Dianne Feinstein and Barbara Boxer elected to Senate
On November 3, 1992, Dianne Feinstein and Barbara Boxer were elected to the U.S. Senate, becoming the first Jewish women senators, the first female senators from California, and the first two women to ever represent any state at the same time.
An advocate and advisor on prison reform to California Governor Edmund (Pat) Brown, Feinstein became the first woman president of the San Francisco Board of Supervisors in 1969. In 1979, she won election as the first female mayor of San Francisco after the brutal assassination of Mayor George Moscone and Supervisor Harvey Milk. In 1992, she won a special Senate election to replace Pete Wilson who had left his seat to become governor of California. She was re-elected in the 1994, 2000, and 2006 elections. Feinstein was the first female member of the Senate Judiciary Committee, the first woman to chair the Senate Rules and Administration Committee, and the first woman to preside over a presidential inauguration.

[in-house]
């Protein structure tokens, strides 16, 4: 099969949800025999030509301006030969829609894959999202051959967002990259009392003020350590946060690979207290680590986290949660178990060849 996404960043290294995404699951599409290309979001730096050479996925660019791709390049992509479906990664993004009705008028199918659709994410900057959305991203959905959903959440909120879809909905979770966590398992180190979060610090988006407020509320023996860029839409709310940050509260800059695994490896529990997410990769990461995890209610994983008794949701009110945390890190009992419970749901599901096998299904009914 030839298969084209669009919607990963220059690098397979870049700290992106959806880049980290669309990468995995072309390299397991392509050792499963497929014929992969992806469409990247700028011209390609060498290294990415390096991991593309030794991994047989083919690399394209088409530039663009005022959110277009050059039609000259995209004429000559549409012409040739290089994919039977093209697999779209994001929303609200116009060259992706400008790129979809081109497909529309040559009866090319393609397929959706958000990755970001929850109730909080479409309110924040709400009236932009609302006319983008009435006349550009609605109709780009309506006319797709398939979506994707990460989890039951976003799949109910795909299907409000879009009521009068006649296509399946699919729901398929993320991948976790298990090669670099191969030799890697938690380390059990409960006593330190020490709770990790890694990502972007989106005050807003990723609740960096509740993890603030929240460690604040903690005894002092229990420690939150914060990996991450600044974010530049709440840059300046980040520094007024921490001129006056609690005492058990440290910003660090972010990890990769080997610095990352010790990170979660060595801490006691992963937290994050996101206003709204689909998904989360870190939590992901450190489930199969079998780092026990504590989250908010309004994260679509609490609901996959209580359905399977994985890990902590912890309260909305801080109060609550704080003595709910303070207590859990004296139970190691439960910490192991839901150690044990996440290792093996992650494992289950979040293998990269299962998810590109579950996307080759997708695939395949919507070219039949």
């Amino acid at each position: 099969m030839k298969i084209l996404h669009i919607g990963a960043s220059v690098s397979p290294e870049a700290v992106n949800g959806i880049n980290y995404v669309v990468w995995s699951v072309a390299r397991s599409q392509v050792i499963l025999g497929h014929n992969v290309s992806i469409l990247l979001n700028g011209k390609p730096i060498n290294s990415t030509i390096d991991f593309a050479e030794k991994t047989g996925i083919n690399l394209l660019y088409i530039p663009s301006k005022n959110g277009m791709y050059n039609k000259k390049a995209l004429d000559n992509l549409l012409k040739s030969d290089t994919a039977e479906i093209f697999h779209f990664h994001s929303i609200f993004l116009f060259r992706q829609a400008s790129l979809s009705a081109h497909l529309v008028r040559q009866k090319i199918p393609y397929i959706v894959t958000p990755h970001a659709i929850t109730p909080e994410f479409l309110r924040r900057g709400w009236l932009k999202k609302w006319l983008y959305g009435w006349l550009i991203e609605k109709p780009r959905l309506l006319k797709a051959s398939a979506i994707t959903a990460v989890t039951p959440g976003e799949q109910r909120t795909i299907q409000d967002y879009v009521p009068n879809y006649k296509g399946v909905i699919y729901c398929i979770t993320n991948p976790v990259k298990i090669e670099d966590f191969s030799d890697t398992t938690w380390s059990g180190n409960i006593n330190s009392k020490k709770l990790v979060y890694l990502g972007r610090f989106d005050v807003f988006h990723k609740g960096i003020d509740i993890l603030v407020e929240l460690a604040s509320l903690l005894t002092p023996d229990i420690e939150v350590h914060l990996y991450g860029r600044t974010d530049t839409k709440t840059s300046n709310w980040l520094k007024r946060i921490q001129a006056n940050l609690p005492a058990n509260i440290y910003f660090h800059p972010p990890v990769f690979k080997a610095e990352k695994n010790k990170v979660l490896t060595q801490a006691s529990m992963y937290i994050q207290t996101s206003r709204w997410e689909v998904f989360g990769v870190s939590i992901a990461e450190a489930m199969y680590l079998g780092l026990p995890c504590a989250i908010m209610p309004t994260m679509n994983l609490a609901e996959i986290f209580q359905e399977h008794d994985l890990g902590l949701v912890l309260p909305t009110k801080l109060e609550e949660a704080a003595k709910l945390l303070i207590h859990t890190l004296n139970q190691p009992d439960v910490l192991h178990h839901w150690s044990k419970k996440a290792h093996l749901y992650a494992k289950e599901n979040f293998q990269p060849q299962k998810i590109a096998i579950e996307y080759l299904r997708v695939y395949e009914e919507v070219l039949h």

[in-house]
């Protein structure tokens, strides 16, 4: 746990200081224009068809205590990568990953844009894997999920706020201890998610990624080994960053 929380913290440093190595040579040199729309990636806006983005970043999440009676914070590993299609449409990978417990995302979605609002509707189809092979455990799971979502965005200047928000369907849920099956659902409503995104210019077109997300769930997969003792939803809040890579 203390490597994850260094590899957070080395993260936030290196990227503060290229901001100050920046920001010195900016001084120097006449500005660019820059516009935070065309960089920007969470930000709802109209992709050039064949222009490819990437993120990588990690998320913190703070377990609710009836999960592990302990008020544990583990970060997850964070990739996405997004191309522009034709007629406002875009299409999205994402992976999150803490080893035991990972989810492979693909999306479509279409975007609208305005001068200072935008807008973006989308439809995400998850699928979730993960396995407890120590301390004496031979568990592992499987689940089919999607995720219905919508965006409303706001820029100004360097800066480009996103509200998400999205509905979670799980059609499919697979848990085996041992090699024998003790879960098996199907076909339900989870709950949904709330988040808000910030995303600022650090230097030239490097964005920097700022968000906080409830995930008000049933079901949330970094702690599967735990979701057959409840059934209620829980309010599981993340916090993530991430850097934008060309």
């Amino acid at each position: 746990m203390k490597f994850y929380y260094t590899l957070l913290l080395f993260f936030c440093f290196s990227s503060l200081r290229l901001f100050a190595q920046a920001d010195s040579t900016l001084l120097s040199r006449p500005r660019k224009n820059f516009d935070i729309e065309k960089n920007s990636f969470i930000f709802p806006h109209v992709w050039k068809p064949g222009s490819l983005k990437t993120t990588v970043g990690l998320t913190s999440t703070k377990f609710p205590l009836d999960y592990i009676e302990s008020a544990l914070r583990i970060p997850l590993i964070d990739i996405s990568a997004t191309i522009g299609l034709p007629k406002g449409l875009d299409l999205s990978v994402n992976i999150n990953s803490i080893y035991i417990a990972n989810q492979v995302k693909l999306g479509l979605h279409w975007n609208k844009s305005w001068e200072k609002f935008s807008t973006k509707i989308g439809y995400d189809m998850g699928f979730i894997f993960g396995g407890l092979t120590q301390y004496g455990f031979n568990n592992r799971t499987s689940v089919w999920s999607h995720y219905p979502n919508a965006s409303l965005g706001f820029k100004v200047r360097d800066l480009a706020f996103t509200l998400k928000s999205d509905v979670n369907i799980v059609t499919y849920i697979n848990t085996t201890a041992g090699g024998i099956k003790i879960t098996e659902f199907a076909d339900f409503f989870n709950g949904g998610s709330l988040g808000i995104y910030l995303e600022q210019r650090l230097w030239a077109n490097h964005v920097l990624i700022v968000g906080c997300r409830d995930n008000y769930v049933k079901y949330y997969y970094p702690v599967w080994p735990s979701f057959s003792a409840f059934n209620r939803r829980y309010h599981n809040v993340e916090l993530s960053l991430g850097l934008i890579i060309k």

Inspired to run for Senate by the Anita Hill-Clarence Thomas hearings, Barbara Boxer became a Senator after 10 years of service in the House of Representatives. She was re-elected in 1998 and 2004. The Senate’s leading defender of a woman’s right to choose, Senator Boxer authored the Family Planning and Choice Protection Act and helped lead the floor fight for passage of the Freedom of Access to Clinic Entrances Act. On November 3, 2010 Boxer defeated Republican candidate Carly Fiorina and began her fourth term in the U.S. Senate.